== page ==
On the theory of conjugate points for parameter-invariant higher order problems in the calculus of variations

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Parameter-invariant problems of higher order in the calculus of variations have certain characteristic properties which give rise to considerable difficulties in any attempt to apply the well-known methods to develop a theory of conjugate points. In this paper a direct method is thus developedab initio which generalizes the approach of Bliss to the parameter-invariant first order problem. The Jacobi equations for the second order problem (to which the attention is initially restricted) are defined as the Euler-Lagrange equations of the accessory problem (which is non-parameter-invariant). Some properties of the Jacobi equations are investigated; in particular, so-called normal solutions of these differential equations are defined, and it is shown that all the usual existence theorems do apply to them. This fact is then used in the proof of the necessity condition of Jacobi, which is stated as usual in terms of conjugate points. While originally two equivalent definitions of the conjugate points are given in terms of solutions of the Jacobi equations these points may also be determined analytically as zeros of a certain determinant. This result is used to show that the theory is nevertheless parameter-invariant despite the’ non-parameter-invariance of the accessory problem. The final section is devoted to a description of the basic concepts of the general theory for the parameter-invariant problem of arbitrary order.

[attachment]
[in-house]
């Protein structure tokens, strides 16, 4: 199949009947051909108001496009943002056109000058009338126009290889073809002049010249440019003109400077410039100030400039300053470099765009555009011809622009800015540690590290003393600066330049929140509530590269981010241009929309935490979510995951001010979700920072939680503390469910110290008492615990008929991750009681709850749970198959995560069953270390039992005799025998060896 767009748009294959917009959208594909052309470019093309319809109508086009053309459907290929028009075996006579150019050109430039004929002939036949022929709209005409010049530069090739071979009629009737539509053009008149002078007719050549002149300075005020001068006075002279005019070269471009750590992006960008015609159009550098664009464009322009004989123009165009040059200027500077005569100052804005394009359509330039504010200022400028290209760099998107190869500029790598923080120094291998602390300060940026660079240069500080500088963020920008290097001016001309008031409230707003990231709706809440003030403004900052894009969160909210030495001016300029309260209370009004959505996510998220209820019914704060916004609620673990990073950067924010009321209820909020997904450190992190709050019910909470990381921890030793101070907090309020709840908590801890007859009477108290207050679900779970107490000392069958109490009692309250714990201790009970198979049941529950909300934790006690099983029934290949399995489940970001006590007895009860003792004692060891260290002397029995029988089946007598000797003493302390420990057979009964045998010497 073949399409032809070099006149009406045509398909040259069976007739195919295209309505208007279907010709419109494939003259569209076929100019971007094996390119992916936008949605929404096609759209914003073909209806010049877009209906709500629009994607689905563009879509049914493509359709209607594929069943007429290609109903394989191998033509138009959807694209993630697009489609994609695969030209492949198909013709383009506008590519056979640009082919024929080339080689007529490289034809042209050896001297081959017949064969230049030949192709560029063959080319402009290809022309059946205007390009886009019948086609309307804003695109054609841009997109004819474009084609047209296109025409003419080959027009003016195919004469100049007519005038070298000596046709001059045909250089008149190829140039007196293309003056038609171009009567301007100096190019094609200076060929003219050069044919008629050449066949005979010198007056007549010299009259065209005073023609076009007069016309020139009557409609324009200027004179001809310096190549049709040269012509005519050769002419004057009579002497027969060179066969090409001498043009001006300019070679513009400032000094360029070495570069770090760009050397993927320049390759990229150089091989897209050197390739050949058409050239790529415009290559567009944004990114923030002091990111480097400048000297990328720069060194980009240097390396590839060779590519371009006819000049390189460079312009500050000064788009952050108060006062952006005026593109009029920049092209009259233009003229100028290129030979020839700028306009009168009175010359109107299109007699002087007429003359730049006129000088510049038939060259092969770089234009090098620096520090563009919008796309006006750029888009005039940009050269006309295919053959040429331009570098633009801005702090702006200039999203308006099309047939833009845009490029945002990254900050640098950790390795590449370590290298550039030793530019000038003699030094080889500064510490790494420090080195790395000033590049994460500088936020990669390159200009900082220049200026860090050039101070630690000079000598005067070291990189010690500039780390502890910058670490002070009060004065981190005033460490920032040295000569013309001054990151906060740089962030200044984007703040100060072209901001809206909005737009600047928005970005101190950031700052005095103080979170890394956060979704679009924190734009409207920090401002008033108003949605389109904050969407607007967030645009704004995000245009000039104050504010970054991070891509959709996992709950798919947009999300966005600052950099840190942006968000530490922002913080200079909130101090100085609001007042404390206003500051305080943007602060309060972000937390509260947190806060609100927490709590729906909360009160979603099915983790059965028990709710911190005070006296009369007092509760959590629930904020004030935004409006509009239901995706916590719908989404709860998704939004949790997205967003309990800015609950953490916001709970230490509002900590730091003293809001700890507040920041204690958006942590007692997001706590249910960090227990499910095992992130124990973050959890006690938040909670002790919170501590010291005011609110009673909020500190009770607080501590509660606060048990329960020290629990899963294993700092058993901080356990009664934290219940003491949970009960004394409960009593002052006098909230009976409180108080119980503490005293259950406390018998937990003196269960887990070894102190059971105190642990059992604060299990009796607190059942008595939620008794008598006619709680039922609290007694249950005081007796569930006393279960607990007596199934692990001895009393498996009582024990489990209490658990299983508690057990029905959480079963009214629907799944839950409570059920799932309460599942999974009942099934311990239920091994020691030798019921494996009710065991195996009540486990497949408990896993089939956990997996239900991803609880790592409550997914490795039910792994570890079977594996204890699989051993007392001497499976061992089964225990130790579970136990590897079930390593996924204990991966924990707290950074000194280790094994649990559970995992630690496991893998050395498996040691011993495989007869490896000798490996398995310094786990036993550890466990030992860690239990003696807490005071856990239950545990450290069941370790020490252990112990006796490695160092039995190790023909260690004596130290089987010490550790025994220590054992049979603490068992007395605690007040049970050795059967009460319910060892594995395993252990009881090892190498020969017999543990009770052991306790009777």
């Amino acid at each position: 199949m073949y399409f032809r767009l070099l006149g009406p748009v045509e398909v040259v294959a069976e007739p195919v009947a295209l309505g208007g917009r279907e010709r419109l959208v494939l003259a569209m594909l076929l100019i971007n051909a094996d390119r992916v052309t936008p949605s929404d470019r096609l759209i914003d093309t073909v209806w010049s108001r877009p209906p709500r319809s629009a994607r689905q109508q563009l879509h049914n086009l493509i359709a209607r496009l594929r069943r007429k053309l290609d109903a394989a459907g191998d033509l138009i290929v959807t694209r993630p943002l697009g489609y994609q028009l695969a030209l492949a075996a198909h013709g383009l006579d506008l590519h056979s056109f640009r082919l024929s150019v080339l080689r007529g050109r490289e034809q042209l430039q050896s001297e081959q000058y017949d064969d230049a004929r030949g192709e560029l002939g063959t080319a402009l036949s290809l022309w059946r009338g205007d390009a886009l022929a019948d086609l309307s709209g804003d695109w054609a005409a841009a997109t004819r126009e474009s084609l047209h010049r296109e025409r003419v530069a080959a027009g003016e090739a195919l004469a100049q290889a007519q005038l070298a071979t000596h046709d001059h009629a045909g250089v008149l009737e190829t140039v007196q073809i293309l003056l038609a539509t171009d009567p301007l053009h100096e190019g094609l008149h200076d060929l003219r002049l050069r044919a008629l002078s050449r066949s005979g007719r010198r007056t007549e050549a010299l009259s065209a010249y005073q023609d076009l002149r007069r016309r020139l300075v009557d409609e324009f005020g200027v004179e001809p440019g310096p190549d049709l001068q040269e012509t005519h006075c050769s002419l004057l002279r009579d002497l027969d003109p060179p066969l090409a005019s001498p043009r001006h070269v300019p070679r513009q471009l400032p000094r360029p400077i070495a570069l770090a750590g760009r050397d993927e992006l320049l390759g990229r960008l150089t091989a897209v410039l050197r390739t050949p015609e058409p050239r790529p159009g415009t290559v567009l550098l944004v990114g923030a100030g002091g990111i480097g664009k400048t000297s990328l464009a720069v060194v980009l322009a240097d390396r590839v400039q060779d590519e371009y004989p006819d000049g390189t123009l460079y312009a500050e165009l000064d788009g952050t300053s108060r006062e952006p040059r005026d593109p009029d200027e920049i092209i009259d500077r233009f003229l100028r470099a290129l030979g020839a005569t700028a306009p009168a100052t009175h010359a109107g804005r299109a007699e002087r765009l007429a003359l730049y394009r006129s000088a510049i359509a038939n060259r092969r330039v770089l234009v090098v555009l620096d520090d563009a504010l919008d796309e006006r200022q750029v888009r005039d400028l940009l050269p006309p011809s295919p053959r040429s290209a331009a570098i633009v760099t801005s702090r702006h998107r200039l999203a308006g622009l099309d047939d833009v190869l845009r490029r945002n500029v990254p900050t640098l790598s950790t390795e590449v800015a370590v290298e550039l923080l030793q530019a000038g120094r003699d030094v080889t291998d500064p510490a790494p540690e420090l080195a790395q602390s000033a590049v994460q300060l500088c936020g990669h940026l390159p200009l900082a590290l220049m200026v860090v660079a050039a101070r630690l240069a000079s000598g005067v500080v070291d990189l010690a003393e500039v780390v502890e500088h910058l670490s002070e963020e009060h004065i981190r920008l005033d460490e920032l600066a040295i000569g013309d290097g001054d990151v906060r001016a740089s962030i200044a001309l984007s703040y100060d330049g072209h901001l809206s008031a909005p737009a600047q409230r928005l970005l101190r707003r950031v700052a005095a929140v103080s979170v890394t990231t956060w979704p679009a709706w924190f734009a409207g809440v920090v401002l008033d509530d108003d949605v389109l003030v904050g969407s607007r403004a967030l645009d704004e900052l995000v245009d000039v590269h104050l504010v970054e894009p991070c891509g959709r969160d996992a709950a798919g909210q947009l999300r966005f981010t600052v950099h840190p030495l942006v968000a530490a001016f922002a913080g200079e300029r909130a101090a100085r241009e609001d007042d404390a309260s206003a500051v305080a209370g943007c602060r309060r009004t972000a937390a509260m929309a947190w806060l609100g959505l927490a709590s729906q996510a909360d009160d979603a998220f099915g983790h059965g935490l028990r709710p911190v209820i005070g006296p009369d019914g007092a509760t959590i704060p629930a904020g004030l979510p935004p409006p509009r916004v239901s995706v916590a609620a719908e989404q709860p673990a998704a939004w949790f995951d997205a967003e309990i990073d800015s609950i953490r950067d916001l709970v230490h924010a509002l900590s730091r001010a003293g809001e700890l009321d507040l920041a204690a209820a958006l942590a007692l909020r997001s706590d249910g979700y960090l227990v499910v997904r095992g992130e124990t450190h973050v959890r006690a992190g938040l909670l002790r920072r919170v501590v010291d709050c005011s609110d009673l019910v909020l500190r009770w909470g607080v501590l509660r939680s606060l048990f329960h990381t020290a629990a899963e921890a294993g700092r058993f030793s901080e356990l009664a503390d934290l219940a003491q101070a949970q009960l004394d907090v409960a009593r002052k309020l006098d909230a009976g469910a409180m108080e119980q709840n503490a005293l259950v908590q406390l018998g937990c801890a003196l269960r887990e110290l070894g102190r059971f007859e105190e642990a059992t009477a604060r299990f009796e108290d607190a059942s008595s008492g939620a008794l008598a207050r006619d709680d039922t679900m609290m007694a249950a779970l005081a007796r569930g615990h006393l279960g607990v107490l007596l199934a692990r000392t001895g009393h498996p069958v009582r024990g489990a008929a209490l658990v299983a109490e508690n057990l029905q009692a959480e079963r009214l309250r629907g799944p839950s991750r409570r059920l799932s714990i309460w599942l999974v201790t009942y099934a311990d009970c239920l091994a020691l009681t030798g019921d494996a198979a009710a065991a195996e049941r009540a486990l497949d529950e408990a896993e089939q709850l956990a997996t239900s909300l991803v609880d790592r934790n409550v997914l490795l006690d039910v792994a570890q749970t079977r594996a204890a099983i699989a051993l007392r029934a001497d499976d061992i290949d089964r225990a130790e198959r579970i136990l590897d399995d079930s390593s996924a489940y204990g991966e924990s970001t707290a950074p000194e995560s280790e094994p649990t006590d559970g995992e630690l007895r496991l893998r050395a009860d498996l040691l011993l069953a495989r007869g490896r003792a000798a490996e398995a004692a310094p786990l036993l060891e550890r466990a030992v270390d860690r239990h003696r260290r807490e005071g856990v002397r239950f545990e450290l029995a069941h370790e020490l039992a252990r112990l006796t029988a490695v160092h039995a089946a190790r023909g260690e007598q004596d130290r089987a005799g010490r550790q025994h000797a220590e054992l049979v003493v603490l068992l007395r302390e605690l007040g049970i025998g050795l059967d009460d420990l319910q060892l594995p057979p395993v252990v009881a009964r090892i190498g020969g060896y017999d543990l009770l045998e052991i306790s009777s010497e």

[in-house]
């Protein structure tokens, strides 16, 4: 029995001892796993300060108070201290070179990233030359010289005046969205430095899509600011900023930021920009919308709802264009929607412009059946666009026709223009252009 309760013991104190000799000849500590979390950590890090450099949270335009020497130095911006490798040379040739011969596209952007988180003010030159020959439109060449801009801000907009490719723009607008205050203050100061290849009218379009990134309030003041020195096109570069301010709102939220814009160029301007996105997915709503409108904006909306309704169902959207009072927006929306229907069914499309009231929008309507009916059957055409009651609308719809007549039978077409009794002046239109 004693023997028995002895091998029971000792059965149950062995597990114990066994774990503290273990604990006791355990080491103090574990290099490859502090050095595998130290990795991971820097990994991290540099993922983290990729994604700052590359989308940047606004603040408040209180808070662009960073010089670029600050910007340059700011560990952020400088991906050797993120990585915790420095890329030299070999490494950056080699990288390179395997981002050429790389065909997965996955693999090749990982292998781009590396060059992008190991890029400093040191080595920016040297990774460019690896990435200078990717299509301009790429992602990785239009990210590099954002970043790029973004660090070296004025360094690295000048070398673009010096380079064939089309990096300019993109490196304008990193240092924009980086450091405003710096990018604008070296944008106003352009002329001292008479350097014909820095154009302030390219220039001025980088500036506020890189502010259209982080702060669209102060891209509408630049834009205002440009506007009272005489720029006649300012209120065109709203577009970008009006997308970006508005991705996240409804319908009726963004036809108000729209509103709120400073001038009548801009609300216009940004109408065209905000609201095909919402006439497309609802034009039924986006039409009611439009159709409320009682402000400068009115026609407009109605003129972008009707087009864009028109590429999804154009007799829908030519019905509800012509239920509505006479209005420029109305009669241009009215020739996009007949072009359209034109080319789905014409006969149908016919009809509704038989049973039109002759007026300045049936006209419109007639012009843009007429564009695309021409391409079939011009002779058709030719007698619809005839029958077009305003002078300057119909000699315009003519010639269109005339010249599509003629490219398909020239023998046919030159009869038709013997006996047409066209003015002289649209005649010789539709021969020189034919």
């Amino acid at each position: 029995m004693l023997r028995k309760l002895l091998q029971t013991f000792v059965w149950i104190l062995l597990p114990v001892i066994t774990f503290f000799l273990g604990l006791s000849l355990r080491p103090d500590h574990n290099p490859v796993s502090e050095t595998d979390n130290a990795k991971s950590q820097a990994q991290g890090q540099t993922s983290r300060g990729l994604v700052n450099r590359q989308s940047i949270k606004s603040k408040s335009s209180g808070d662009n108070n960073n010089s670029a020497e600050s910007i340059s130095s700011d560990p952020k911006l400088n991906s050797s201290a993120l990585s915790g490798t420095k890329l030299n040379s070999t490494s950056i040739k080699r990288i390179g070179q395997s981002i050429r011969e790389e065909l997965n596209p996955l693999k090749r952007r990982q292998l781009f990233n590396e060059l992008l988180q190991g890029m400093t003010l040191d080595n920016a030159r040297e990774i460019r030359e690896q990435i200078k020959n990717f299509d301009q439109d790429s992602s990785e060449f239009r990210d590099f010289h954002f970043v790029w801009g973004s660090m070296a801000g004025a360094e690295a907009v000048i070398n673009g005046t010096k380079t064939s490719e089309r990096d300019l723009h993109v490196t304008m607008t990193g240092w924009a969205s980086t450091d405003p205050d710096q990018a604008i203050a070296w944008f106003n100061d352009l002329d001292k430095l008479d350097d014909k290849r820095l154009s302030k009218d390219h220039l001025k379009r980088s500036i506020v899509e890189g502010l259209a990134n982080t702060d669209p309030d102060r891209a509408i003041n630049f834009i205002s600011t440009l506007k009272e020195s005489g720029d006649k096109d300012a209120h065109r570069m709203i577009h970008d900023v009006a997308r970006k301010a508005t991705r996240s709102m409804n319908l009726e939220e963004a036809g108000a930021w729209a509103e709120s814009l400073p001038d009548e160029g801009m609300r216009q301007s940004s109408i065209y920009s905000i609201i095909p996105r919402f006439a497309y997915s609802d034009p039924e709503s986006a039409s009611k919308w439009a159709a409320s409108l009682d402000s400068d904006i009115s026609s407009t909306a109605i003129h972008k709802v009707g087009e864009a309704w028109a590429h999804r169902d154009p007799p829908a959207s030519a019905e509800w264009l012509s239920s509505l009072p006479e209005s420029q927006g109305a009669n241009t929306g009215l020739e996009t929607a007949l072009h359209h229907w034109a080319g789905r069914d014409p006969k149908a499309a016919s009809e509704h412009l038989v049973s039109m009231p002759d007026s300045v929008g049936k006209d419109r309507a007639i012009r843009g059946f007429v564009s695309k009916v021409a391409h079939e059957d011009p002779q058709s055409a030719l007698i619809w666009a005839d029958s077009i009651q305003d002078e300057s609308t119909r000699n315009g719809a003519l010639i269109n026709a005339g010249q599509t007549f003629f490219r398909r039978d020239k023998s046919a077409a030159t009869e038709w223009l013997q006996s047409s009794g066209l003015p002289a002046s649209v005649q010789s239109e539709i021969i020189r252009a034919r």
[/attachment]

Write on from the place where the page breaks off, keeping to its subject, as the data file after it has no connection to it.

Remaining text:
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The results presented in sections 1 to 7 of this article are contained in a doctoral thesis which was submitted to the University of South Africa. The writer wishes to thank his supervisor, ProfessorH. Rund, for his valuable criticism and advice concerning the thesis as well as the present article.

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Grässer, H.S.P. On the theory of conjugate points for parameter-invariant higher order problems in the calculus of variations. Annali di Matematica 79, 71–92 (1968).

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  • Differential Equation
  • General Theory
  • Basic Concept
  • Final Section
  • Characteristic Property